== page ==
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WHAT YOU NEED TO KNOW:
A thyroid goiter occurs when your thyroid gland grows larger than normal. Your thyroid makes hormones that help control your body temperature, heart rate, and growth. They also control how fast your body uses food for energy. The amount of thyroid hormones in your body may increase, decrease, or both when you have a goiter.
- Thyroid medicine is given to bring your thyroid hormone levels back to a normal range.
- Take your medicine as directed. Contact your healthcare provider if you think your medicine is not helping or if you have side effects. Tell him or her if you are allergic to any medicine. Keep a list of the medicines, vitamins, and herbs you take. Include the amounts, and when and why you take them. Bring the list or the pill bottles to follow-up visits. Carry your medicine list with you in case of an emergency.
Follow up with your healthcare provider as directed:
You may need frequent blood tests to check your thyroid hormone levels. Write down your questions so you remember to ask them during your visits.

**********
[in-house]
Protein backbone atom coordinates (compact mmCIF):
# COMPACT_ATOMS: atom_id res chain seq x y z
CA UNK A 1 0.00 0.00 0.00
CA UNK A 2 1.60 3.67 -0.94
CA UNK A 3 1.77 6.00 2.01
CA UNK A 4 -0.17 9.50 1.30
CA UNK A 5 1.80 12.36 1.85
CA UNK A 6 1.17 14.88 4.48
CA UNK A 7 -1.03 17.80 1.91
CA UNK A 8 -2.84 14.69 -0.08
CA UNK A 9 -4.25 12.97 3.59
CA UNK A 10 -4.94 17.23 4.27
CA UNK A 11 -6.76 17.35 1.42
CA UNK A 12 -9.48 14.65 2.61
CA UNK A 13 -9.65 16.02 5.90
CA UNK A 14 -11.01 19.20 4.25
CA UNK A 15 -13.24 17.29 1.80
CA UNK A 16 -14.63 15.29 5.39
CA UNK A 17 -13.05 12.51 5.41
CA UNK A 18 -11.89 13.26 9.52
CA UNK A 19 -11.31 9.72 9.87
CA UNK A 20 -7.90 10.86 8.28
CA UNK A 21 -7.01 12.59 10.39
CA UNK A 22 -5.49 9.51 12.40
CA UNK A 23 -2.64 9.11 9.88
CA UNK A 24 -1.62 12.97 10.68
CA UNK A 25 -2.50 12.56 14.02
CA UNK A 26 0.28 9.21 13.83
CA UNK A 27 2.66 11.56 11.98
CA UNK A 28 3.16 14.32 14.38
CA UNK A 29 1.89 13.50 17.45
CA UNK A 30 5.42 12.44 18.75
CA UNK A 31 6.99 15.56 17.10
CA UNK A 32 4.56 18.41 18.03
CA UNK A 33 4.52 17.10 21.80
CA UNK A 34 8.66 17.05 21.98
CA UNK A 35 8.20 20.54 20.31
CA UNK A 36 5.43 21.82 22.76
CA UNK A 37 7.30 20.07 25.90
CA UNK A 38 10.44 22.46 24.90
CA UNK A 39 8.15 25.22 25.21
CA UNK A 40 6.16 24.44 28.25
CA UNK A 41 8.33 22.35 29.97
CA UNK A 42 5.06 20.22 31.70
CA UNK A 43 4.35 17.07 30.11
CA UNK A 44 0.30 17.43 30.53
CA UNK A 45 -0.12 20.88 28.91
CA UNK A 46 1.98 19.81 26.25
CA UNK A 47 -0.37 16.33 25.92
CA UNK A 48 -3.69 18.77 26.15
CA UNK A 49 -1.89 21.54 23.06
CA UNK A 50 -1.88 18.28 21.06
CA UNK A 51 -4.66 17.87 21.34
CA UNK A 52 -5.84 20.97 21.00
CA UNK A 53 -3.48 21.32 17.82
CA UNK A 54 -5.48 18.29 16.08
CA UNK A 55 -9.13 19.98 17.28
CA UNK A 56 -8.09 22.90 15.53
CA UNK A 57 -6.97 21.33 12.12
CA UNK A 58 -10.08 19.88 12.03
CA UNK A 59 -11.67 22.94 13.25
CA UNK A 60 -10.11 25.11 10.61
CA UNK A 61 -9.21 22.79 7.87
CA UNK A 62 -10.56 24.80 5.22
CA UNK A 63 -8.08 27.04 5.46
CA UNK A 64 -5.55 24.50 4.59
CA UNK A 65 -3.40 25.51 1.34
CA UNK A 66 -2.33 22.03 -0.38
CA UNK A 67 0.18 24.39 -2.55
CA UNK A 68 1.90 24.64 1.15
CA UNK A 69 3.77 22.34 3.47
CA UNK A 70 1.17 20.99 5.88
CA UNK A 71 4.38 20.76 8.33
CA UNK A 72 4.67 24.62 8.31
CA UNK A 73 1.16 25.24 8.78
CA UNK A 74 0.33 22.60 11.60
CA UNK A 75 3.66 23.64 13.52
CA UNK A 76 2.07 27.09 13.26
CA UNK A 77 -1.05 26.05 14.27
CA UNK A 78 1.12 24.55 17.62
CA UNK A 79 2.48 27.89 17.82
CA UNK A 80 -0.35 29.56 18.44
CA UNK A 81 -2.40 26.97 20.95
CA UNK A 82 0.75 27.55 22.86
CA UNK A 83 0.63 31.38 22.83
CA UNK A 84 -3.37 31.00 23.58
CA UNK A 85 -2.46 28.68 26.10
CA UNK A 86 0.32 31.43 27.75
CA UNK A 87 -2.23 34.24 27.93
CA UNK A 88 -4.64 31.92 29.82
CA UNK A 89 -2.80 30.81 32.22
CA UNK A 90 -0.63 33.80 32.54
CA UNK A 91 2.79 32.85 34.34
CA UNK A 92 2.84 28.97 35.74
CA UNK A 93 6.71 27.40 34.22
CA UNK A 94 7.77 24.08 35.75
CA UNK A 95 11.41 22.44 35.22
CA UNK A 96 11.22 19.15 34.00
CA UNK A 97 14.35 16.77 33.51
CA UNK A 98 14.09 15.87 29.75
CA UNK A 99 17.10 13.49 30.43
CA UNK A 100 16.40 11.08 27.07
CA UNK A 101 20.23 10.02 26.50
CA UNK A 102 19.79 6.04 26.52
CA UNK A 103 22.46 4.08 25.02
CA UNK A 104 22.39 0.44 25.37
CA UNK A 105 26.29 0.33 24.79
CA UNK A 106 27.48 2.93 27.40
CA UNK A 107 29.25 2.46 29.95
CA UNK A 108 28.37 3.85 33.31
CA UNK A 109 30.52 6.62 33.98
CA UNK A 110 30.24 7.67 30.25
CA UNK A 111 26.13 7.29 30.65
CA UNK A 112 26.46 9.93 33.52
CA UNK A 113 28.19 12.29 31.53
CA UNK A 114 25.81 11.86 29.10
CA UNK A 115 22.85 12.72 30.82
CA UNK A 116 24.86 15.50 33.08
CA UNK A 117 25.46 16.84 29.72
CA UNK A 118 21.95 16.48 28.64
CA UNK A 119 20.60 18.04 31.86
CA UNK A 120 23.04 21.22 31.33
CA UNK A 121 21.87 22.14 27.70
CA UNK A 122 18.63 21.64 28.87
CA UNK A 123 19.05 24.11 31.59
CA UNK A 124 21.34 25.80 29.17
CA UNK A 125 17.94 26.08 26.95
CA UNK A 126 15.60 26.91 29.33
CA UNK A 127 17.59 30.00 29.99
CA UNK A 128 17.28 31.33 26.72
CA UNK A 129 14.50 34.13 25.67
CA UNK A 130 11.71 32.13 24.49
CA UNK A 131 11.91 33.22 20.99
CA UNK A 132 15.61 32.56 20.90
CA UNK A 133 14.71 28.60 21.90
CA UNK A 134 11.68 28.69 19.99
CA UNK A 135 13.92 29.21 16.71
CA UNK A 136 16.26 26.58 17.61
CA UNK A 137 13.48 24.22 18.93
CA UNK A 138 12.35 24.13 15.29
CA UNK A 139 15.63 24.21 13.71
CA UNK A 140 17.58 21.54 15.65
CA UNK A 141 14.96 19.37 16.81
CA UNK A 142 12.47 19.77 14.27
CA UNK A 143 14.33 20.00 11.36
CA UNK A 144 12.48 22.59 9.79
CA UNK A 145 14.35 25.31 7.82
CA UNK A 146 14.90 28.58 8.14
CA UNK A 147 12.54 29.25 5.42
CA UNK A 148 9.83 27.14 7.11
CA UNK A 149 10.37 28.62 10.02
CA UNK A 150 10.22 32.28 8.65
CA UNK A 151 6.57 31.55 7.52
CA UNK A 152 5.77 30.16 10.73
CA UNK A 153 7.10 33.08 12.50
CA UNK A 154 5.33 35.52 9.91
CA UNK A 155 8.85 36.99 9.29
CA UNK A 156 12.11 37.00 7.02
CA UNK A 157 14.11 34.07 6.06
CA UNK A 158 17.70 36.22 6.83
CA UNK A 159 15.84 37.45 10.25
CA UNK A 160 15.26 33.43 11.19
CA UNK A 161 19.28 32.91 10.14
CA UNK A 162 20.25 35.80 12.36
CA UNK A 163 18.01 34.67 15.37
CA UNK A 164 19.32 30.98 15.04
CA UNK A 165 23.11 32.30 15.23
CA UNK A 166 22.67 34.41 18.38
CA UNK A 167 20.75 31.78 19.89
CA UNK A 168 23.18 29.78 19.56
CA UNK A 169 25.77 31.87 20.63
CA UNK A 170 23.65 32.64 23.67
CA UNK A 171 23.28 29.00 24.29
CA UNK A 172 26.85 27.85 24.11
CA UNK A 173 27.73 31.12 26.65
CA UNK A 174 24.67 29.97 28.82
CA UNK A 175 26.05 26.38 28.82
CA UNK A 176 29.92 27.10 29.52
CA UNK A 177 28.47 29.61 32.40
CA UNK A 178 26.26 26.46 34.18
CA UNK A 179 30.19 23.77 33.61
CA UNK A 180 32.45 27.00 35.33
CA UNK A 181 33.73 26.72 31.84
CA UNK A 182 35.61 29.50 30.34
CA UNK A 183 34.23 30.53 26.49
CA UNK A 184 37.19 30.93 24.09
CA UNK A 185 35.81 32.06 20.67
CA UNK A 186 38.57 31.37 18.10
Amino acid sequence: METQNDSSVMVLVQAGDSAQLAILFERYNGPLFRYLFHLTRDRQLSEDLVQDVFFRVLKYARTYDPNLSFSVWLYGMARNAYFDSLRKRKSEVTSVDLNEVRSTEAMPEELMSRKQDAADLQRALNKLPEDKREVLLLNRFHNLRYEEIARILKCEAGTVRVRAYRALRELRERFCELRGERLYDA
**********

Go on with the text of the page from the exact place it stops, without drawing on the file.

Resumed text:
Eat iodine-rich foods:
Examples include fish, seaweed, dairy products, eggs, beans, and lean meat. Iodized salt also contains iodine. You may need to use iodized table salt when you cook and season your food. Iodine may be added to bread or to your drinking water. Ask for a list of foods that contain iodine, and ask how much iodine you need each day.
Contact your healthcare provider if:
- You have a new cough that does not improve.
- You begin choking or have new or increased trouble swallowing.
- Your voice becomes hoarse.
- You have questions or concerns about your condition or care.
Return to the emergency department if:
- You have sudden chest pain or trouble breathing.
- Your symptoms worsen, even after you take your medicines.
Always consult your healthcare provider to ensure the information displayed on this page applies to your personal circumstances.